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Social gaming site Zynga has just become the largest application developer on Facebook, with more than 40 million monthly active users according to AllFacebook and AppData. This title changes hands quite often, but it’s perhaps more significant in this case because of how much money I hear Zynga is making through all these users.

Rumors have been circulating for a few months that it is on track to make up to $50 million in revenue this year — a number I heard just last month. Most recently, though I’ve heard that it might be a little lower: $40 million, around half of which comes from its Facebook apps and half from apps on other social networks. I’ve also heard that at least as of a month or two ago, around 75 percent of the San Francisco company’s revenue was coming from the sale of virtual poker chips for its popular Texas Hold’em poker application on Facebook, Myspace and other sites.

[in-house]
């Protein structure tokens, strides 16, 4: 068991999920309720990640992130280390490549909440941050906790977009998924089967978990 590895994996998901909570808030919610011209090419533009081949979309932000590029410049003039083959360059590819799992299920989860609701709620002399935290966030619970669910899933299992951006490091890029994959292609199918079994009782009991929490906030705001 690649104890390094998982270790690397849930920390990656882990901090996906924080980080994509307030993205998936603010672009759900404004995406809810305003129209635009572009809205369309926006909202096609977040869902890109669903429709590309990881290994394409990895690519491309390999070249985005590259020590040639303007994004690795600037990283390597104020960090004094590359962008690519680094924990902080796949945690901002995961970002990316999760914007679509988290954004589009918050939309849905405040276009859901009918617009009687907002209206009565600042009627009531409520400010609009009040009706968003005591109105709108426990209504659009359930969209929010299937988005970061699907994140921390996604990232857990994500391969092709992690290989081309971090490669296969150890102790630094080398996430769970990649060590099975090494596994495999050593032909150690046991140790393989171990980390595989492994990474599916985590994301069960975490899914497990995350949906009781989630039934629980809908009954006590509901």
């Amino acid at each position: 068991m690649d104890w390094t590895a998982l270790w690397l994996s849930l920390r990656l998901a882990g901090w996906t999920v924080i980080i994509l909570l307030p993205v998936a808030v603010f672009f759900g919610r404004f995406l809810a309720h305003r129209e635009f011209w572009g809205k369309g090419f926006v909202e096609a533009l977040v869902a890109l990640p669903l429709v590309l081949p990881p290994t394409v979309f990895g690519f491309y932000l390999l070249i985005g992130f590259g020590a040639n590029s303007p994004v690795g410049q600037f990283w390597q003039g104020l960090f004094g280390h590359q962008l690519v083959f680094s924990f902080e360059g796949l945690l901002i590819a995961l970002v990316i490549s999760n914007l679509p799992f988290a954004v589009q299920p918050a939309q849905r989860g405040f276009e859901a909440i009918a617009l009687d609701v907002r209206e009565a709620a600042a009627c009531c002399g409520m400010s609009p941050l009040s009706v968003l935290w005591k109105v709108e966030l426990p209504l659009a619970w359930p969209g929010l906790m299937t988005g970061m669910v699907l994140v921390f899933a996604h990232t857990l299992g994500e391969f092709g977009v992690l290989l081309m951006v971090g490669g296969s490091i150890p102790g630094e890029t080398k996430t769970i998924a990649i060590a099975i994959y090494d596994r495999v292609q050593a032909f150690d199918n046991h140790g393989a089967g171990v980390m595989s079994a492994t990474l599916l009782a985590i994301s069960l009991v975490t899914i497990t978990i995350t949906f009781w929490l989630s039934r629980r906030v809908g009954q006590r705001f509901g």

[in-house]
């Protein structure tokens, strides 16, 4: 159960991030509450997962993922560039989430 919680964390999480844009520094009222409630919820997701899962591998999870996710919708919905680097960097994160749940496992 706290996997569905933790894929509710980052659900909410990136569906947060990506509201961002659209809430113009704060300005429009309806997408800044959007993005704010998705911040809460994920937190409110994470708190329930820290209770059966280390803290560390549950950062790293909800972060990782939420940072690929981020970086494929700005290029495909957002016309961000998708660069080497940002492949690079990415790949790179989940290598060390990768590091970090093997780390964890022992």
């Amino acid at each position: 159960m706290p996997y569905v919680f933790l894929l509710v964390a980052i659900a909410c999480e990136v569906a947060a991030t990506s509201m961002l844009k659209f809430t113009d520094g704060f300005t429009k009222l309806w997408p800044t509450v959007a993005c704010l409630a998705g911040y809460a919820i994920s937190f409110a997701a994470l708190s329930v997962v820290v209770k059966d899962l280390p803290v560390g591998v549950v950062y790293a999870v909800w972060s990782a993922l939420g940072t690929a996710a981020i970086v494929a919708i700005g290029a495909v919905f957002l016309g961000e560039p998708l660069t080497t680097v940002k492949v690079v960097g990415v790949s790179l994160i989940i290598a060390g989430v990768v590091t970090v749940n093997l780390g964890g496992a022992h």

The poker application has more than 12 million users on Facebook alone — but a couple of other applications are likely increasing Zynga’s revenue. One is Mafia Wars, with nearly 9.5 million monthly active users on Facebook (Zynga also has a popular MySpace version of this app). Another is virtual world app YoVille, which has more than 5 million monthly active users. These games include ways for users to buy points for things like weapons or clothing, or earn them through offer-based promotions like credit card offers.

I’ve been hearing similar revenue numbers about other social game developers — and I don’t mean the major-league companies in Asia. For example, Playdom may be around $10 million per quarter from games on MySpace (it only recently launched games on Facebook, so I don’t know how it’s doing there). Other gaming companies like PlayFish, SGN as well as smaller developers — and related companies like offer providers — are also reportedly seeing the money come in.

For its part, Zynga, as before, isn’t commenting on these numbers. Indeed, I’ve also heard that it might be looking to raise $30 million, so it might be enjoying the free press (the company isn’t commenting on the funding rumor, either).

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